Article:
First black hole image puts Einstein's famous theory to the test

Another extreme test of general relativity, another win for Einstein.

Jackson Ryan Former Science Editor
Jackson Ryan was CNET's science editor, and a multiple award-winning one at that. Earlier, he'd been a scientist, but he realized he wasn't very happy sitting at a lab bench all day. Science writing, he realized, was the best job in the world -- it let him tell stories about space, the planet, climate change and the people working at the frontiers of human knowledge. He also owns a lot of ugly Christmas sweaters.
Jackson Ryan
3 min read

Stare into the abyss, the abyss stares back. 

Lia Medeiros

You'd be crazy to bet against Albert Einstein and his theory of general relativity. Formulated over 100 years ago, it reasons that gravity is the warping of space and time. Since Einstein conceived the theory, test after test -- of eclipses and gravitational waves, for instance -- has supported it. But if you need any more convincing that Einstein was on the money, researchers with the Event Horizon Telescope collaboration have just revealed more evidence that his theory stands up, even under some of the most extreme conditions in the universe. 

In a study, published in the journal Physical Review Letters on Thursday, researchers from the EHT collaboration analyzed the images of the supermassive black hole that lies at the heart of the Messier 87 galaxy to put Einstein's theory to the test again. That black hole, M87*, is the same black hole researchers used to create the first-ever image of a black hole by the EHT team in 2019. 

"This is really just the beginning," said Lia Medeiros, an astrophysicist at the Institute for Advanced Study and co-author on the study, in a press release. "We have now shown that it is possible to use an image of a black hole to test the theory of gravity,"

With the images acquired of M87*, which is about 6.5 billion times more massive than the sun, the research team were able take a closer look at how the massive black hole bends spacetime. A black hole does not emit any light, but it is surrounded by a hot disc of accreting gas around the event horizon -- the point of no return. This hot, bright gas gives the black hole its shadow. When researchers took the first image of M87*, it was visible against a bright orange backdrop and agreed with the predictions made in the theory of general relativity.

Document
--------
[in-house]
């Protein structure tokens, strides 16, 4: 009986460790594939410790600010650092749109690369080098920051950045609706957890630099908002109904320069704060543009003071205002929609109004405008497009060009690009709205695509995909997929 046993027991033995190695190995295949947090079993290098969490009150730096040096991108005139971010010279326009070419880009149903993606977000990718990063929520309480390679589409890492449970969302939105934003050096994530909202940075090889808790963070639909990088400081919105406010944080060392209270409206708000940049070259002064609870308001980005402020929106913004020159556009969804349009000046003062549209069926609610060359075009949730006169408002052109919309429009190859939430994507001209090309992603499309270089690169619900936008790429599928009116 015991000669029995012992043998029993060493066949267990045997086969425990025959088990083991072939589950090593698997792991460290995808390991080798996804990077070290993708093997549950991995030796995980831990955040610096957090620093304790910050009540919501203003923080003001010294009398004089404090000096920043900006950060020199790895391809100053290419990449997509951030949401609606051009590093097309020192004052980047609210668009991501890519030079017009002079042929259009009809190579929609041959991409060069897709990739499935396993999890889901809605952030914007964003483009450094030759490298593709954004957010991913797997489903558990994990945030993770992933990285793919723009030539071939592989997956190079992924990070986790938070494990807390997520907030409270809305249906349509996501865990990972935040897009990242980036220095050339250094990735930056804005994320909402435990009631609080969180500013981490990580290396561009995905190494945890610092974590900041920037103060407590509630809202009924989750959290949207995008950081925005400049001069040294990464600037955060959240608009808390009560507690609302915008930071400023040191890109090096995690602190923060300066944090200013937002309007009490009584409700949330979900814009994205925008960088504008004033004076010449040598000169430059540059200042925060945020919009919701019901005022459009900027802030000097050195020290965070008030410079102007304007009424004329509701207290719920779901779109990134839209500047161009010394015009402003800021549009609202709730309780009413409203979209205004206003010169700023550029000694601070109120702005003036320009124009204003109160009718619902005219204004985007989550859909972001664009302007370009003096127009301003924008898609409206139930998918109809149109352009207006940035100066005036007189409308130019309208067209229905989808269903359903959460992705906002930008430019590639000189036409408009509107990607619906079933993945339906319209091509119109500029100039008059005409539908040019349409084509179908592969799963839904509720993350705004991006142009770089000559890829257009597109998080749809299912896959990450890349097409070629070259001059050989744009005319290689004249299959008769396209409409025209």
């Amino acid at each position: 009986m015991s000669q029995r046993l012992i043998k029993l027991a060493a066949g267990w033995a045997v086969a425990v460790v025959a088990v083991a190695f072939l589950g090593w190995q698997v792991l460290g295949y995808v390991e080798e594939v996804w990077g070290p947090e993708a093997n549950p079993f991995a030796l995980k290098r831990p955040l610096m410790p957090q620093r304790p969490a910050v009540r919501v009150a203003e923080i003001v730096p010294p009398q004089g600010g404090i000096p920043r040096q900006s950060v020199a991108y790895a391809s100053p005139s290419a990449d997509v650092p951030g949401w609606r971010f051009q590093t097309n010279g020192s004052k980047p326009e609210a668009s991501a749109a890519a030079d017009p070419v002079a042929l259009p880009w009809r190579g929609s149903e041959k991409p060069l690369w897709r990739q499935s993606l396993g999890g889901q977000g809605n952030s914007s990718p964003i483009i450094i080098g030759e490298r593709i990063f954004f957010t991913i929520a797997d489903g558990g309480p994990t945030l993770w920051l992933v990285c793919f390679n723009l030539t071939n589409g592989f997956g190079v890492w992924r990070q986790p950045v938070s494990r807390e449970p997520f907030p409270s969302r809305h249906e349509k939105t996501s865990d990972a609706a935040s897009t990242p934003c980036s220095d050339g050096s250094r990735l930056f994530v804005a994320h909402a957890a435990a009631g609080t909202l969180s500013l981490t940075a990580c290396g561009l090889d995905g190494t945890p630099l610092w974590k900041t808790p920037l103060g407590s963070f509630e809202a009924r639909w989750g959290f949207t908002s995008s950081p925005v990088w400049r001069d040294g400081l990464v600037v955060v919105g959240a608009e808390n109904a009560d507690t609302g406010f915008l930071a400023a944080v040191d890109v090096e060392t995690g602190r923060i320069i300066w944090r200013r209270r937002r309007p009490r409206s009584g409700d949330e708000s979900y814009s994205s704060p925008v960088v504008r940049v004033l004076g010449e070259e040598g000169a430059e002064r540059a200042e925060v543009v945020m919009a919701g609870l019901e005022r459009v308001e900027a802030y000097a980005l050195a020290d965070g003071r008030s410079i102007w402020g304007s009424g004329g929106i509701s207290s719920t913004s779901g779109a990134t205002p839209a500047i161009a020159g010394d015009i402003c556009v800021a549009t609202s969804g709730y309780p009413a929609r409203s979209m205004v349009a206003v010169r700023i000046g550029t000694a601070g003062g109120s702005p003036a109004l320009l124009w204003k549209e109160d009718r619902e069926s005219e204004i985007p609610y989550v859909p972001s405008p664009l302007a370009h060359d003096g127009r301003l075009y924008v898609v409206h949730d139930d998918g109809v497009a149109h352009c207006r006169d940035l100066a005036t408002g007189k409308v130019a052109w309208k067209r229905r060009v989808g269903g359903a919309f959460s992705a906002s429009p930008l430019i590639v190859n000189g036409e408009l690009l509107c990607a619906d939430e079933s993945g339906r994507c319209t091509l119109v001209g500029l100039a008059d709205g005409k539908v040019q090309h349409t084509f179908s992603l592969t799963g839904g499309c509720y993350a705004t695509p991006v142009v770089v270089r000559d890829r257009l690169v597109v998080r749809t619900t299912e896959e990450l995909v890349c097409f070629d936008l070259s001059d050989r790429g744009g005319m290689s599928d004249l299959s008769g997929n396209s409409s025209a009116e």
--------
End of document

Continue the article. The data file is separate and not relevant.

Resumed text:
The team essentially tried to disprove the theory of general relativity in the new research. While it has been shown to align with observations of the cosmos time and again, it still hasn't been reconciled with a grander theory of how gravity works. So scientists keep looking for ways to show it might break down. But it doesn't break down when they look at the size of the black hole shadow, it holds up.

It seems like Einstein can't lose. The new result shows that even under the most extreme conditions -- right next to a black hole -- general relativity holds up. And the EHT collaboration isn't done yet.

See also: These telescopes work with your phone to show exactly what's in the sky  

The Event Horizon Telescope is actually a series of telescopes across the world that have been fixated on two supermassive black holes: M87* and the black hole at the center of the Milky Way, Sagittarius A*. When images of Sgr A* are released, it will provide researchers with yet another opportunity to put Einstein's theory to the test. 

"This test will be even more powerful once we image the black hole in the center of our own galaxy and in future EHT observations with additional telescopes that are being added to the array," said Medeiros.

What will those observations show? Probably a good idea to bet on Einstein and his theory of general relativity once again.

Watch this: How black holes swallow light, warp space-time and blow your mind